In 2015, the Archives and Special Collections Center received a donation of research materials from Seton Hall Professor Emeritus Daniel J. Leab. Dr. Leab taught in the history department for over thirty years, and over the course of his career he has served the University as director of the American Studies program, chair of the History Department, chair of the Rank and Tenure committee, and founder and director of Seton Hall’s Multi-Cultural Program. The materials in this collection were used by Dr. Leab in his research on various topics, including the Cold War, American communism, the American labor movement, the history of the FBI and the CIA, and the history of film.
The majority of the collection is made up of books, most notably a nearly complete run of House Un-American Activities Committee (HUAC) reports. The HUAC materials represent years of hearings based on the alleged subversive activities of private citizens and they seem to symbolize the climate of fear and suspicion during the Cold War era. Included in the HUAC reports are the controversial Hollywood investigations, in which many members of the entertainment industry were subpoenaed based on alleged communist activities.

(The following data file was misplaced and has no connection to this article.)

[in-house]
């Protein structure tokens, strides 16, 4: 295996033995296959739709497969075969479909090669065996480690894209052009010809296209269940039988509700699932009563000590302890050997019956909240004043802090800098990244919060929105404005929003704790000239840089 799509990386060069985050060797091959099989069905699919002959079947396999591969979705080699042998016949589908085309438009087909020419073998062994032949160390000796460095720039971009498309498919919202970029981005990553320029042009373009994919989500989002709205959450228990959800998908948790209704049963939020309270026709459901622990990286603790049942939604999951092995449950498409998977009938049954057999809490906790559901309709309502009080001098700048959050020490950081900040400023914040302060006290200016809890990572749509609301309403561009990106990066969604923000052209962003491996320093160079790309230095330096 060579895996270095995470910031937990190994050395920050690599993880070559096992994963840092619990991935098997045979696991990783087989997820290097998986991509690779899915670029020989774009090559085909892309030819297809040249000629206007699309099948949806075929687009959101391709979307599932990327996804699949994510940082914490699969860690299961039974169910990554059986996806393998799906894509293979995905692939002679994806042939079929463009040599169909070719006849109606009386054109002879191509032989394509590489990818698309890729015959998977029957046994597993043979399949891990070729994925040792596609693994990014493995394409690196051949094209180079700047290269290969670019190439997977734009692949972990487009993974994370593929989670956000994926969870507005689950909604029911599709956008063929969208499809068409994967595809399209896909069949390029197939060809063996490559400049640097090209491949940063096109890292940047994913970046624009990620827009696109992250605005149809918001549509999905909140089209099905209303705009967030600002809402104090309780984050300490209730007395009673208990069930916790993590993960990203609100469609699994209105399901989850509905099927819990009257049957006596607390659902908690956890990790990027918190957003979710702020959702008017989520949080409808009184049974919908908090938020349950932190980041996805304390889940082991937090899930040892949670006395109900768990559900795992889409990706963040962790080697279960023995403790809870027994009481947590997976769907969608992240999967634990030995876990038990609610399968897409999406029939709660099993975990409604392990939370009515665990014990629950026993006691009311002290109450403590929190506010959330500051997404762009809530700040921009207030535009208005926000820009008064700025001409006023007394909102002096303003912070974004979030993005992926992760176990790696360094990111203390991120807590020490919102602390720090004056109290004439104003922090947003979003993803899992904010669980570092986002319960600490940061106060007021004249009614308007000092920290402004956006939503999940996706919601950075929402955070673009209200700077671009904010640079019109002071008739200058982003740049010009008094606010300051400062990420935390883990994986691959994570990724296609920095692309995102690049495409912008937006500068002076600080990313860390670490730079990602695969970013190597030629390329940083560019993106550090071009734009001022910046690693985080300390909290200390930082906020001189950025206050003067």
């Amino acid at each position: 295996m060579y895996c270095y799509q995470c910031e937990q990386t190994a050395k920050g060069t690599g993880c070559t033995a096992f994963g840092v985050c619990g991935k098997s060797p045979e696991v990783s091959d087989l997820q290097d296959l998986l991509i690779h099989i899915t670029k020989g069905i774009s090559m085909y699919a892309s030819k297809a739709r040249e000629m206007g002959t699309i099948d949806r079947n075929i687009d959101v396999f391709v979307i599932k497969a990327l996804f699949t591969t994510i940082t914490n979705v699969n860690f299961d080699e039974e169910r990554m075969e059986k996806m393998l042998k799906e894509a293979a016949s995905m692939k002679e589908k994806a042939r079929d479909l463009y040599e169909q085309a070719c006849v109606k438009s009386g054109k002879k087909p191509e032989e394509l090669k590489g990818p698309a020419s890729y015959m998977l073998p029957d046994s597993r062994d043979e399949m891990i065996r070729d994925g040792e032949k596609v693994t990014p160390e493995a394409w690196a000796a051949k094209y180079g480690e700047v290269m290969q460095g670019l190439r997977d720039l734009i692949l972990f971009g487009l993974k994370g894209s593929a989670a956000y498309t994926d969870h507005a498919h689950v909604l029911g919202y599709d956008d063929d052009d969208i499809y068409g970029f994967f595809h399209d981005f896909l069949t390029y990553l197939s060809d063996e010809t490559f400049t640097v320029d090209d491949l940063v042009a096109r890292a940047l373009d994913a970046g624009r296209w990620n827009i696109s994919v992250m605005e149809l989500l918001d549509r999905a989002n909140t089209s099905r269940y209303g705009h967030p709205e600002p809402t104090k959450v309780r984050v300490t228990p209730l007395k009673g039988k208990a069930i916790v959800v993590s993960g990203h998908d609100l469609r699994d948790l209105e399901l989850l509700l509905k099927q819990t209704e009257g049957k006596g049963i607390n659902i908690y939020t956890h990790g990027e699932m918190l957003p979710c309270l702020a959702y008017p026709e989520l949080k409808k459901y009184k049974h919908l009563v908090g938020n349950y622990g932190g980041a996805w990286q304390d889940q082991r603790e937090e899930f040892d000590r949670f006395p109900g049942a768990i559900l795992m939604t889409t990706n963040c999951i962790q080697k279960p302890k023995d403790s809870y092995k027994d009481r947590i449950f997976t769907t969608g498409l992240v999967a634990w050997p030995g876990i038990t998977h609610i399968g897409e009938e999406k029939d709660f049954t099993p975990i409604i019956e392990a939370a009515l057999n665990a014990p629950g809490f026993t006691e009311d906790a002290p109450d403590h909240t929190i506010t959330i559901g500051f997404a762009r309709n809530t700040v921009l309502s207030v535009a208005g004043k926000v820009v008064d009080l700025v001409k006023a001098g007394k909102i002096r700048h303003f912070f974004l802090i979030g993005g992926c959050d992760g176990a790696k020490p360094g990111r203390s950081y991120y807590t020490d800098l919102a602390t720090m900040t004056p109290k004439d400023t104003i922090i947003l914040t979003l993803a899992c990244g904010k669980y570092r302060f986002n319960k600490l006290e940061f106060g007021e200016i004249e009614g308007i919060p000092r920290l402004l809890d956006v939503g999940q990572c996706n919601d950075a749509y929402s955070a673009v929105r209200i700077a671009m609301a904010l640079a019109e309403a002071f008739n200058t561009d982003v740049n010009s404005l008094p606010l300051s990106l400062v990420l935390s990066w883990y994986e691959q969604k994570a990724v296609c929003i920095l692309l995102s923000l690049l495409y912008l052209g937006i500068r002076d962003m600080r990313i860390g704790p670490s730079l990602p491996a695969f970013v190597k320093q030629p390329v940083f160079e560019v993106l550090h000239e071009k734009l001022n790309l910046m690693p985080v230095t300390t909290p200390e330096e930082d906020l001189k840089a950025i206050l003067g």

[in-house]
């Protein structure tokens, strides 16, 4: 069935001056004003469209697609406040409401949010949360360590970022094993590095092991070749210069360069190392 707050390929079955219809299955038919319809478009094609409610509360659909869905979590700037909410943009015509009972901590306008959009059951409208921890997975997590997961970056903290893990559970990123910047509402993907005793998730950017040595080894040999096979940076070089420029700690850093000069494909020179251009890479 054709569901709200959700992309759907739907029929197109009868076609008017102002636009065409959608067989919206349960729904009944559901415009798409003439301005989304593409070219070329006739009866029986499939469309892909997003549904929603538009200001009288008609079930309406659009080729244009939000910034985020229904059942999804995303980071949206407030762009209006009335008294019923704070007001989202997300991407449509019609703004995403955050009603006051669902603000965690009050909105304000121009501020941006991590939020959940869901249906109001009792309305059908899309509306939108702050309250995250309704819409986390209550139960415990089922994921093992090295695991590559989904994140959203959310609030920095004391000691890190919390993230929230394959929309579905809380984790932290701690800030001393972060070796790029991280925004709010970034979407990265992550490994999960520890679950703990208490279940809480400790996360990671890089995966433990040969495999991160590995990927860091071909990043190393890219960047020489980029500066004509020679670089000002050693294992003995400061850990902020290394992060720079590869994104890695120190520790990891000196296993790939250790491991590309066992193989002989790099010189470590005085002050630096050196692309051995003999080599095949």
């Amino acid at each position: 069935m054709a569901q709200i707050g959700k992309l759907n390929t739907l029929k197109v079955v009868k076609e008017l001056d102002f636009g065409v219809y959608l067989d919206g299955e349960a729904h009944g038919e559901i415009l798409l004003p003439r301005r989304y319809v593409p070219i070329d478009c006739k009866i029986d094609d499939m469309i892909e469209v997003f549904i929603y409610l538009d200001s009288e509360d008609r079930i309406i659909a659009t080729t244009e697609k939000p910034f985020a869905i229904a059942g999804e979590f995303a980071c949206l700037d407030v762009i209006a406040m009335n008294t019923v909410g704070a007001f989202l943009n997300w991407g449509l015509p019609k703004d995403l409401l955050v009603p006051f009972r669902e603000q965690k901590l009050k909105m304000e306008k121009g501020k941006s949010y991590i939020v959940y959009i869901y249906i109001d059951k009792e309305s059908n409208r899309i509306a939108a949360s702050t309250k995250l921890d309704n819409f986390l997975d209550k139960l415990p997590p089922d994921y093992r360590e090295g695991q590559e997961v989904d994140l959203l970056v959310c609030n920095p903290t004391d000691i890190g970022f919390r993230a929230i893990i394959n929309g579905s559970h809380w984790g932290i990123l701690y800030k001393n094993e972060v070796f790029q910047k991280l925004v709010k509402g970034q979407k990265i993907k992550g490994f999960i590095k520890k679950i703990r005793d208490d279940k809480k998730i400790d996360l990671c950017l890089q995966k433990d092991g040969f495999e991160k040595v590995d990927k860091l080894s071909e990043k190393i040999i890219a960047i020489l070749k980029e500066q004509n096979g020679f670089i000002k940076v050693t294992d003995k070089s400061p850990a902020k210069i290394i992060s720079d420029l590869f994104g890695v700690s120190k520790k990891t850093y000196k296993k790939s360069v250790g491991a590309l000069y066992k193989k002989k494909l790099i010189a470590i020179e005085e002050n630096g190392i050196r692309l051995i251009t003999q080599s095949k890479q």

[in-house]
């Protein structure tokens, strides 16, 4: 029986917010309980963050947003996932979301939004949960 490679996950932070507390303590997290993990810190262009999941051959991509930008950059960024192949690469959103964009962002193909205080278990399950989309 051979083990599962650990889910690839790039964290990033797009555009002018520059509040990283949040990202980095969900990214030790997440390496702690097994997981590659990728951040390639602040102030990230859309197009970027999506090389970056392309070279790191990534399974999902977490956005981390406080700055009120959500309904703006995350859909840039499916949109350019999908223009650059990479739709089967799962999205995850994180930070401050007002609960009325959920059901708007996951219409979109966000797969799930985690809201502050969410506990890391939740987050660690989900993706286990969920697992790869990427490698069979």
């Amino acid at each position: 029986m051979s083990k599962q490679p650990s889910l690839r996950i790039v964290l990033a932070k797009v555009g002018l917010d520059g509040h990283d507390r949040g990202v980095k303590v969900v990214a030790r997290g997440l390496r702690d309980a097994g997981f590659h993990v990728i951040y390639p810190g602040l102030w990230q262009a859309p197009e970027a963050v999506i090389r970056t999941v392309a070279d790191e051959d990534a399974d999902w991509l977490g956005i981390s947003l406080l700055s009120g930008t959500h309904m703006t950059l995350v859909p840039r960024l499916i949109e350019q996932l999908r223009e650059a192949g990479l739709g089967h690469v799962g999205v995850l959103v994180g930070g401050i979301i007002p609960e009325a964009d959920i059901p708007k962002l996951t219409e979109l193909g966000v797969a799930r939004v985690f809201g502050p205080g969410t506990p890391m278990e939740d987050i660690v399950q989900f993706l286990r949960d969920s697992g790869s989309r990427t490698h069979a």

The collection contains many additional books which address the Cold War era, providing rich context for the HUAC reports and exploring other aspects of the time period, such as Senator Joseph McCarthy’s anti-communist activities. In addition, there are a number of volumes on American labor relations. A full list of the books in the collection can be viewed in the Daniel J. Leab collection research guide.
As a supplement to the book collection, there is also a small archival collection containing publications relating to the Cold War and labor relations, and a number of photocopies from the American Heritage Center’s Louis de Rochemont collection, which Dr. Leab consulted while researching his book Orwell Subverted: the CIA and the filming of Animal Farm. A finding aid for the collection is available.
The Daniel J. Leab collection may be viewed by appointment in the Archives and Special Collections Center Reading Room. To make an appointment, please contact 973-761-9476 or email@example.com.